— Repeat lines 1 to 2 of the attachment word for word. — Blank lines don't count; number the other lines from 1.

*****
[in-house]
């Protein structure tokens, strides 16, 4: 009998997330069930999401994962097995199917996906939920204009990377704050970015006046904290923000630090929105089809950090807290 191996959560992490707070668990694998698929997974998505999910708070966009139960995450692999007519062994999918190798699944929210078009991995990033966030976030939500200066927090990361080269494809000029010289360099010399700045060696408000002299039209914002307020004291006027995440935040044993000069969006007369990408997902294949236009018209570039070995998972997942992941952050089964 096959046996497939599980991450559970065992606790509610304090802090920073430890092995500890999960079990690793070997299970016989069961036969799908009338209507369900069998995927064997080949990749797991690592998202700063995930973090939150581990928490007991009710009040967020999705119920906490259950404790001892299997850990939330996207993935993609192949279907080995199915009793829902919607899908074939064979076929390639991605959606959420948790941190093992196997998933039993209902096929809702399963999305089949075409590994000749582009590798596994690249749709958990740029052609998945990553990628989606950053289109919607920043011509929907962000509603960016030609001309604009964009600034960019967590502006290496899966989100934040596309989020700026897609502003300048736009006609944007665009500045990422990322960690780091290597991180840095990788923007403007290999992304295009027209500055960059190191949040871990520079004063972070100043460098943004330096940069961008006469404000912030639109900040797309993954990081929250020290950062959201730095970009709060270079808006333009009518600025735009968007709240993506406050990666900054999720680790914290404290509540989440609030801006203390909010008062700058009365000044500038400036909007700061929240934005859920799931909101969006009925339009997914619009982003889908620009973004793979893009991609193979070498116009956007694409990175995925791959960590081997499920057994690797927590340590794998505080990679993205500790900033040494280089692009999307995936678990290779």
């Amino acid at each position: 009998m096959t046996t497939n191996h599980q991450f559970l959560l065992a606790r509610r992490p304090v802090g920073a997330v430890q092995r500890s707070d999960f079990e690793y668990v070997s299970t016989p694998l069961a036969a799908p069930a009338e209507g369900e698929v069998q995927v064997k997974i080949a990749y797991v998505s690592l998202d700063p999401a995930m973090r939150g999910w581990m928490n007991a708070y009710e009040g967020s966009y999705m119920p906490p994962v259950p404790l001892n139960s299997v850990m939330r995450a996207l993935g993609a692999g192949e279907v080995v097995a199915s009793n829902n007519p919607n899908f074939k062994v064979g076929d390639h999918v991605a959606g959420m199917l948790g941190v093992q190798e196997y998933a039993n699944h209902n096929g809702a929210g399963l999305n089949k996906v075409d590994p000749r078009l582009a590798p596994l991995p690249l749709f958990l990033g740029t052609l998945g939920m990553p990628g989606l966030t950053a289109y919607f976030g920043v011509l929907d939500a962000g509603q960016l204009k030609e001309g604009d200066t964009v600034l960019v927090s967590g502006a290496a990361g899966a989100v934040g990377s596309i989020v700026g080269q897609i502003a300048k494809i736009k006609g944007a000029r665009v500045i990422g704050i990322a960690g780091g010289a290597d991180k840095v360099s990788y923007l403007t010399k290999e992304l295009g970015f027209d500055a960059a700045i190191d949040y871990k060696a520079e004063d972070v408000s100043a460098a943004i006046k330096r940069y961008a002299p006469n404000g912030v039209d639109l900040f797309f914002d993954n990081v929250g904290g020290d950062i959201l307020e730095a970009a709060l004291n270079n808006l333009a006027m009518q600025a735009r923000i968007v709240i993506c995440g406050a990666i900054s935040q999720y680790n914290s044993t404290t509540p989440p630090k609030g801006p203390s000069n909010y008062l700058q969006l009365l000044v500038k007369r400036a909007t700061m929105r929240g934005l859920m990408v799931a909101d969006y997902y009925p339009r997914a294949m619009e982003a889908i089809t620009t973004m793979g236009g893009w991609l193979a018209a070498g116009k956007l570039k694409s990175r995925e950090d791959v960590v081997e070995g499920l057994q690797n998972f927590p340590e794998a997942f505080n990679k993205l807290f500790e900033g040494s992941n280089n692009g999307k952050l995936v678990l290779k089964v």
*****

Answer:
[in-house]
């Protein structure tokens, strides 16, 4: 009998997330069930999401994962097995199917996906939920204009990377704050970015006046904290923000630090929105089809950090807290 191996959560992490707070668990694998698929997974998505999910708070966009139960995450692999007519062994999918190798699944929210078009991995990033966030976030939500200066927090990361080269494809000029010289360099010399700045060696408000002299039209914002307020004291006027995440935040044993000069969006007369990408997902294949236009018209570039070995998972997942992941952050089964 096959046996497939599980991450559970065992606790509610304090802090920073430890092995500890999960079990690793070997299970016989069961036969799908009338209507369900069998995927064997080949990749797991690592998202700063995930973090939150581990928490007991009710009040967020999705119920906490259950404790001892299997850990939330996207993935993609192949279907080995199915009793829902919607899908074939064979076929390639991605959606959420948790941190093992196997998933039993209902096929809702399963999305089949075409590994000749582009590798596994690249749709958990740029052609998945990553990628989606950053289109919607920043011509929907962000509603960016030609001309604009964009600034960019967590502006290496899966989100934040596309989020700026897609502003300048736009006609944007665009500045990422990322960690780091290597991180840095990788923007403007290999992304295009027209500055960059190191949040871990520079004063972070100043460098943004330096940069961008006469404000912030639109900040797309993954990081929250020290950062959201730095970009709060270079808006333009009518600025735009968007709240993506406050990666900054999720680790914290404290509540989440609030801006203390909010008062700058009365000044500038400036909007700061929240934005859920799931909101969006009925339009997914619009982003889908620009973004793979893009991609193979070498116009956007694409990175995925791959960590081997499920057994690797927590340590794998505080990679993205500790900033040494280089692009999307995936678990290779």